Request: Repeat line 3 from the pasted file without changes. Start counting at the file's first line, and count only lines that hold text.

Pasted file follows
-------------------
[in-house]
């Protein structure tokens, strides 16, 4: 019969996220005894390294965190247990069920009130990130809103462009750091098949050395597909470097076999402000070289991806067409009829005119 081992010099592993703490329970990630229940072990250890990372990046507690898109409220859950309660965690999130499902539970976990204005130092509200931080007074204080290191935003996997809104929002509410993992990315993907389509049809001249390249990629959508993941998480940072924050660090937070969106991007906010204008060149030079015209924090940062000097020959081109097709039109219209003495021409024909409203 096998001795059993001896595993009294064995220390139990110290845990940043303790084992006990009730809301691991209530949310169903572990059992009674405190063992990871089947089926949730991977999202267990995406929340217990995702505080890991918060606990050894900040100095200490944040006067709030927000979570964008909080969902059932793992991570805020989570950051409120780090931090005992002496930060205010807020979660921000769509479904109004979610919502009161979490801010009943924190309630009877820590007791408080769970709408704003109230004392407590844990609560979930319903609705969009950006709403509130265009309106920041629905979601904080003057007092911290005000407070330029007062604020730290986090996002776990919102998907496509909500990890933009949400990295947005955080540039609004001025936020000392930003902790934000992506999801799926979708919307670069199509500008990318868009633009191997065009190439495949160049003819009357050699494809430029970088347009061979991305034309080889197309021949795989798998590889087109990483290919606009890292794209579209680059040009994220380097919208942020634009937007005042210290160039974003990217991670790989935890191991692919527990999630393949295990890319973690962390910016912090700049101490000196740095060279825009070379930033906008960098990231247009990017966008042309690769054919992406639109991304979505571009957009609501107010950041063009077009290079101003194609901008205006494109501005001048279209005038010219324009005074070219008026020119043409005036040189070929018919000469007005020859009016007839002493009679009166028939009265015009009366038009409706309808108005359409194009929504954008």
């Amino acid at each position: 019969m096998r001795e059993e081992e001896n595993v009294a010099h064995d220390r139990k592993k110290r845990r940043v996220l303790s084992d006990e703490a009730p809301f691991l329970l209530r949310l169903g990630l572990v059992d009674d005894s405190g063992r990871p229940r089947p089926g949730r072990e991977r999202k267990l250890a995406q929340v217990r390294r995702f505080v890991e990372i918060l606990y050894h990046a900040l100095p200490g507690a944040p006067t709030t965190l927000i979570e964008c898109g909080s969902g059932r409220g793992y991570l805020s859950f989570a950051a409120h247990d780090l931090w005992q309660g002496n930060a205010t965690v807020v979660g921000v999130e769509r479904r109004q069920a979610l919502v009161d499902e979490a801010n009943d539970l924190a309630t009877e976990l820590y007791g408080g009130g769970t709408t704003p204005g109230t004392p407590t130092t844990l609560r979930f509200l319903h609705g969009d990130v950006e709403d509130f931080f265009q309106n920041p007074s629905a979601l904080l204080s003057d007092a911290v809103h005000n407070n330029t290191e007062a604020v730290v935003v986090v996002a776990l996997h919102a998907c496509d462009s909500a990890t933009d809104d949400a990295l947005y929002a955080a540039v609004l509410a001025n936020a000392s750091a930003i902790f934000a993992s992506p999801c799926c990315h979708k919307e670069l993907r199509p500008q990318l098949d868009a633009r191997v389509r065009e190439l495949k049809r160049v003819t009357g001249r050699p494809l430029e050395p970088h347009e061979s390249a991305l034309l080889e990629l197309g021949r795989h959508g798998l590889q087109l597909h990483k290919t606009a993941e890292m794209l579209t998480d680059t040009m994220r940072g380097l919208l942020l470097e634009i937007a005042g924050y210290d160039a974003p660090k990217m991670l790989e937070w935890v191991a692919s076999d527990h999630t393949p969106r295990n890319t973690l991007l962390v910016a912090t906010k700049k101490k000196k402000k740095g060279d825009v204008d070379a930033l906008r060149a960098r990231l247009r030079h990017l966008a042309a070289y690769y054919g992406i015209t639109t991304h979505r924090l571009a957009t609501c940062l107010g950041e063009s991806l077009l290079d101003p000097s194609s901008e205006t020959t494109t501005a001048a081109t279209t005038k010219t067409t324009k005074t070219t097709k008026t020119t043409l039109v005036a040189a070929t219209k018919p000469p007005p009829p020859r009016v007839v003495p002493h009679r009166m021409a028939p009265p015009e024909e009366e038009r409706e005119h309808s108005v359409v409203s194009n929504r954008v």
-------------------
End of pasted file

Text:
């Amino acid at each position: 019969m096998r001795e059993e081992e001896n595993v009294a010099h064995d220390r139990k592993k110290r845990r940043v996220l303790s084992d006990e703490a009730p809301f691991l329970l209530r949310l169903g990630l572990v059992d009674d005894s405190g063992r990871p229940r089947p089926g949730r072990e991977r999202k267990l250890a995406q929340v217990r390294r995702f505080v890991e990372i918060l606990y050894h990046a900040l100095p200490g507690a944040p006067t709030t965190l927000i979570e964008c898109g909080s969902g059932r409220g793992y991570l805020s859950f989570a950051a409120h247990d780090l931090w005992q309660g002496n930060a205010t965690v807020v979660g921000v999130e769509r479904r109004q069920a979610l919502v009161d499902e979490a801010n009943d539970l924190a309630t009877e976990l820590y007791g408080g009130g769970t709408t704003p204005g109230t004392p407590t130092t844990l609560r979930f509200l319903h609705g969009d990130v950006e709403d509130f931080f265009q309106n920041p007074s629905a979601l904080l204080s003057d007092a911290v809103h005000n407070n330029t290191e007062a604020v730290v935003v986090v996002a776990l996997h919102a998907c496509d462009s909500a990890t933009d809104d949400a990295l947005y929002a955080a540039v609004l509410a001025n936020a000392s750091a930003i902790f934000a993992s992506p999801c799926c990315h979708k919307e670069l993907r199509p500008q990318l098949d868009a633009r191997v389509r065009e190439l495949k049809r160049v003819t009357g001249r050699p494809l430029e050395p970088h347009e061979s390249a991305l034309l080889e990629l197309g021949r795989h959508g798998l590889q087109l597909h990483k290919t606009a993941e890292m794209l579209t998480d680059t040009m994220r940072g380097l919208l942020l470097e634009i937007a005042g924050y210290d160039a974003p660090k990217m991670l790989e937070w935890v191991a692919s076999d527990h999630t393949p969106r295990n890319t973690l991007l962390v910016a912090t906010k700049k101490k000196k402000k740095g060279d825009v204008d070379a930033l906008r060149a960098r990231l247009r030079h990017l966008a042309a070289y690769y054919g992406i015209t639109t991304h979505r924090l571009a957009t609501c940062l107010g950041e063009s991806l077009l290079d101003p000097s194609s901008e205006t020959t494109t501005a001048a081109t279209t005038k010219t067409t324009k005074t070219t097709k008026t020119t043409l039109v005036a040189a070929t219209k018919p000469p007005p009829p020859r009016v007839v003495p002493h009679r009166m021409a028939p009265p015009e024909e009366e038009r409706e005119h309808s108005v359409v409203s194009n929504r954008v």